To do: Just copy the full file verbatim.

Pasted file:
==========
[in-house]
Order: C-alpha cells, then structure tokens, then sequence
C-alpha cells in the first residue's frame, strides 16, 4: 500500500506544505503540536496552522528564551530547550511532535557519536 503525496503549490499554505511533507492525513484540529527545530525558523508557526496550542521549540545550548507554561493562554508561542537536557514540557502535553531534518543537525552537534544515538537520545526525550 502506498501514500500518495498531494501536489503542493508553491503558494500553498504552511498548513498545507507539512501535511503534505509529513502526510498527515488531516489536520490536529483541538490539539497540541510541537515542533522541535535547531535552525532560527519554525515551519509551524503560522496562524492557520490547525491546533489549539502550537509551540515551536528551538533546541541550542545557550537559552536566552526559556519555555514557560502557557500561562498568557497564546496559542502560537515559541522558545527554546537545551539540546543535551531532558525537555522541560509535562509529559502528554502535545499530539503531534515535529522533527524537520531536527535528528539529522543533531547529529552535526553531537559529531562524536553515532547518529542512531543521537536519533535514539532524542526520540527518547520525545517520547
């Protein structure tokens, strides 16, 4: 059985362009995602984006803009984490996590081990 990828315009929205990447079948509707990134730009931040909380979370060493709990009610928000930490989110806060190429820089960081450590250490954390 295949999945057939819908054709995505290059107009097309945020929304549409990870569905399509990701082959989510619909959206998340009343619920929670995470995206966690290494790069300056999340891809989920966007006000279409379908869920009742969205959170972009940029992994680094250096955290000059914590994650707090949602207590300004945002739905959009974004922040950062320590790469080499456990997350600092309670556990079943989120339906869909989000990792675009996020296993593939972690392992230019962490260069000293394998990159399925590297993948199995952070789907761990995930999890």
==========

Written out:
[in-house]
Order: C-alpha cells, then structure tokens, then sequence
C-alpha cells in the first residue's frame, strides 16, 4: 500500500506544505503540536496552522528564551530547550511532535557519536 503525496503549490499554505511533507492525513484540529527545530525558523508557526496550542521549540545550548507554561493562554508561542537536557514540557502535553531534518543537525552537534544515538537520545526525550 502506498501514500500518495498531494501536489503542493508553491503558494500553498504552511498548513498545507507539512501535511503534505509529513502526510498527515488531516489536520490536529483541538490539539497540541510541537515542533522541535535547531535552525532560527519554525515551519509551524503560522496562524492557520490547525491546533489549539502550537509551540515551536528551538533546541541550542545557550537559552536566552526559556519555555514557560502557557500561562498568557497564546496559542502560537515559541522558545527554546537545551539540546543535551531532558525537555522541560509535562509529559502528554502535545499530539503531534515535529522533527524537520531536527535528528539529522543533531547529529552535526553531537559529531562524536553515532547518529542512531543521537536519533535514539532524542526520540527518547520525545517520547
């Protein structure tokens, strides 16, 4: 059985362009995602984006803009984490996590081990 990828315009929205990447079948509707990134730009931040909380979370060493709990009610928000930490989110806060190429820089960081450590250490954390 295949999945057939819908054709995505290059107009097309945020929304549409990870569905399509990701082959989510619909959206998340009343619920929670995470995206966690290494790069300056999340891809989920966007006000279409379908869920009742969205959170972009940029992994680094250096955290000059914590994650707090949602207590300004945002739905959009974004922040950062320590790469080499456990997350600092309670556990079943989120339906869909989000990792675009996020296993593939972690392992230019962490260069000293394998990159399925590297993948199995952070789907761990995930999890």